Women with sole responsibility of their finances reported higher financial wellness scores than women with families. More than 63% of older women reported financial wellness scores of 60 or higher out of 95, compared to 46% of younger women. For both older women and single women, the resounding conclusion is that women are more willing to seek out expert advice than men. Gee, what a surprise.


It’s both comforting and soul-crushing to know that there are so many women out there that maintain ties to their partners due to the sheer cost of solitude. As a single parent, it’s a cost I know very well. And though I don’t have the wealth of Linda or Whoopi, I’m lucky enough to get by because solitude gives me a lot of agency – and to me, it’s worth every penny.

Agency is something that Goldie Hawn knows a lot about. Though not single, she’s not married, either. And despite being with Kurt Russell for 40 years, they likely won’t tie the knot anytime soon. Recently, the couple made headlines (again) for professing their stance on marriage. It’s a topic that often comes up in interviews with them, with both repeatedly citing the failure of their past marriages as part of the reason they just take it day by day. Earlier this year, while appearing on Who’s Talking to Chris Wallace, Goldie was asked about marriage. 

"Why should we get married? Isn't that a better question?...It's always ugly,” she replied, discussing the possibility of divorce as she was pressed to address her common-law relationship. "Somebody actually has to take a look and say, 'How many divorces actually are fun? How many divorces actually don't cost money? How many divorces actually make you hate the person more than you did before? How many divorces have hurt children?'"


She went on to add that she enjoys being able to wake up in the morning and make conscious decisions about whether she wants to be there. In my opinion, this seems to be the most favourable aspect of going the non-traditional route – the agency that comes from living outside of a legally binding union, or not being in a union at all.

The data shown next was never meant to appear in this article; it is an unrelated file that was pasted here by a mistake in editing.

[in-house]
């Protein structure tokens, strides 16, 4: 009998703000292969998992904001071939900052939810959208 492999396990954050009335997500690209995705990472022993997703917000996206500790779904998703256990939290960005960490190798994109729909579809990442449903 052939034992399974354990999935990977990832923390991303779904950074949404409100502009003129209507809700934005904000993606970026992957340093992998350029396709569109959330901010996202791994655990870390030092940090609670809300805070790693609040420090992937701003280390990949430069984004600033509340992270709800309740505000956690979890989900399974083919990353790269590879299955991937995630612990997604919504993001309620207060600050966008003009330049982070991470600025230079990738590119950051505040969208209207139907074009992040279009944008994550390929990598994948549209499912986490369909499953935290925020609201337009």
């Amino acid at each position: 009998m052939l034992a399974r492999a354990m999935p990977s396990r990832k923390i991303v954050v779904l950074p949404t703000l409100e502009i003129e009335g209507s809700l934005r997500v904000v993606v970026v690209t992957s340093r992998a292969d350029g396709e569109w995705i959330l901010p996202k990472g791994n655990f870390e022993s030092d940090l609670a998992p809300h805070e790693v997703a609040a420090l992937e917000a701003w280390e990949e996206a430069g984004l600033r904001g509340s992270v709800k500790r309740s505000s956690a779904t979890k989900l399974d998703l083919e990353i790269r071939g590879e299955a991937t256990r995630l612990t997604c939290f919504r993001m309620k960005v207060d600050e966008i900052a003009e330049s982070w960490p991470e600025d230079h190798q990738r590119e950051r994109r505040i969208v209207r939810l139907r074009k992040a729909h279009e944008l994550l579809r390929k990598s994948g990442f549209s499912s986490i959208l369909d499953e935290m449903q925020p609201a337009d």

Currently, my parents are planning their wedding. I’ve got no idea why because they’ve been together for over 30 years. But again – it’s about agency. They both came from failed marriages and didn’t want the stress or pressure that legal marriages often apply. And though it didn’t mean much to them over the years, it means a lot to them now. I’m thrilled for them (and even more so for the party).

Besides agency, there’s still the cold hard facts that show that marriage is a much better institution for men than it is for women. And perhaps that’s why we’re seeing so many women, young and old, speak out about their preference to be single, or at least remain unmarried and simply date, have company, friends with benefits, whatever you want to call it.

Despite the difficulties that come with being single, at least from a financial perspective, it gives me hope to know that women are reporting better financial wellness scores as we grow older. And I think the picture it paints for women is the same picture Goldie is painting for women, the same picture my parents are painting for me – that having the choice, the agency to wake up in the morning and decide where we want to be, and who we want to be with, if anyone at all, is true power.